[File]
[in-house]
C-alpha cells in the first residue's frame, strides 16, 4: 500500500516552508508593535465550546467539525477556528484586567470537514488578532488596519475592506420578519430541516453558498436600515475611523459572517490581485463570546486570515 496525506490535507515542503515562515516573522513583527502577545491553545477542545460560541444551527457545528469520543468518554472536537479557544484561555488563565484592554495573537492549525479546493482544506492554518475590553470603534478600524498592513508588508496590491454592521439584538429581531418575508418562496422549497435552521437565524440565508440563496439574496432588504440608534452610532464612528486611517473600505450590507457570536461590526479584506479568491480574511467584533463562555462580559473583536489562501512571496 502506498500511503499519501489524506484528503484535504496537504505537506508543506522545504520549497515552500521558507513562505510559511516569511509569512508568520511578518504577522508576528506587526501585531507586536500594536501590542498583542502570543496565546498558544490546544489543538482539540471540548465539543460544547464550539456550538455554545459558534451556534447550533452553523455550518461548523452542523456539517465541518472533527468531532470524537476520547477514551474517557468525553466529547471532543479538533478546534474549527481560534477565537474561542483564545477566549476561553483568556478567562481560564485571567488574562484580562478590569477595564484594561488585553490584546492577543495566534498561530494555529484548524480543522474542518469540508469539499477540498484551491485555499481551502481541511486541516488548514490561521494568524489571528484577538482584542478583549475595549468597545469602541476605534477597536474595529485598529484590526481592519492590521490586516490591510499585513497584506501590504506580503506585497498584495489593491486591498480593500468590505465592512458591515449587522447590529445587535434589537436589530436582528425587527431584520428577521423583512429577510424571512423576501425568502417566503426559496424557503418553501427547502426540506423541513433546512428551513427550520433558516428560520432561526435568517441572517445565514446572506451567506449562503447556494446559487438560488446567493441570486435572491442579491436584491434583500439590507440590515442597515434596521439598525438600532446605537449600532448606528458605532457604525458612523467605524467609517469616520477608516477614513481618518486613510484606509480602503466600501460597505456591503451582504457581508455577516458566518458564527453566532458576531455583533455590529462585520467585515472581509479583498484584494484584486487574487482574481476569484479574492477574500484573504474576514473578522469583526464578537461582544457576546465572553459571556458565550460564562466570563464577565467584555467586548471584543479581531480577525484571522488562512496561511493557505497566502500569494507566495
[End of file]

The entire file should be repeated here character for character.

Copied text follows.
[in-house]
C-alpha cells in the first residue's frame, strides 16, 4: 500500500516552508508593535465550546467539525477556528484586567470537514488578532488596519475592506420578519430541516453558498436600515475611523459572517490581485463570546486570515 496525506490535507515542503515562515516573522513583527502577545491553545477542545460560541444551527457545528469520543468518554472536537479557544484561555488563565484592554495573537492549525479546493482544506492554518475590553470603534478600524498592513508588508496590491454592521439584538429581531418575508418562496422549497435552521437565524440565508440563496439574496432588504440608534452610532464612528486611517473600505450590507457570536461590526479584506479568491480574511467584533463562555462580559473583536489562501512571496 502506498500511503499519501489524506484528503484535504496537504505537506508543506522545504520549497515552500521558507513562505510559511516569511509569512508568520511578518504577522508576528506587526501585531507586536500594536501590542498583542502570543496565546498558544490546544489543538482539540471540548465539543460544547464550539456550538455554545459558534451556534447550533452553523455550518461548523452542523456539517465541518472533527468531532470524537476520547477514551474517557468525553466529547471532543479538533478546534474549527481560534477565537474561542483564545477566549476561553483568556478567562481560564485571567488574562484580562478590569477595564484594561488585553490584546492577543495566534498561530494555529484548524480543522474542518469540508469539499477540498484551491485555499481551502481541511486541516488548514490561521494568524489571528484577538482584542478583549475595549468597545469602541476605534477597536474595529485598529484590526481592519492590521490586516490591510499585513497584506501590504506580503506585497498584495489593491486591498480593500468590505465592512458591515449587522447590529445587535434589537436589530436582528425587527431584520428577521423583512429577510424571512423576501425568502417566503426559496424557503418553501427547502426540506423541513433546512428551513427550520433558516428560520432561526435568517441572517445565514446572506451567506449562503447556494446559487438560488446567493441570486435572491442579491436584491434583500439590507440590515442597515434596521439598525438600532446605537449600532448606528458605532457604525458612523467605524467609517469616520477608516477614513481618518486613510484606509480602503466600501460597505456591503451582504457581508455577516458566518458564527453566532458576531455583533455590529462585520467585515472581509479583498484584494484584486487574487482574481476569484479574492477574500484573504474576514473578522469583526464578537461582544457576546465572553459571556458565550460564562466570563464577565467584555467586548471584543479581531480577525484571522488562512496561511493557505497566502500569494507566495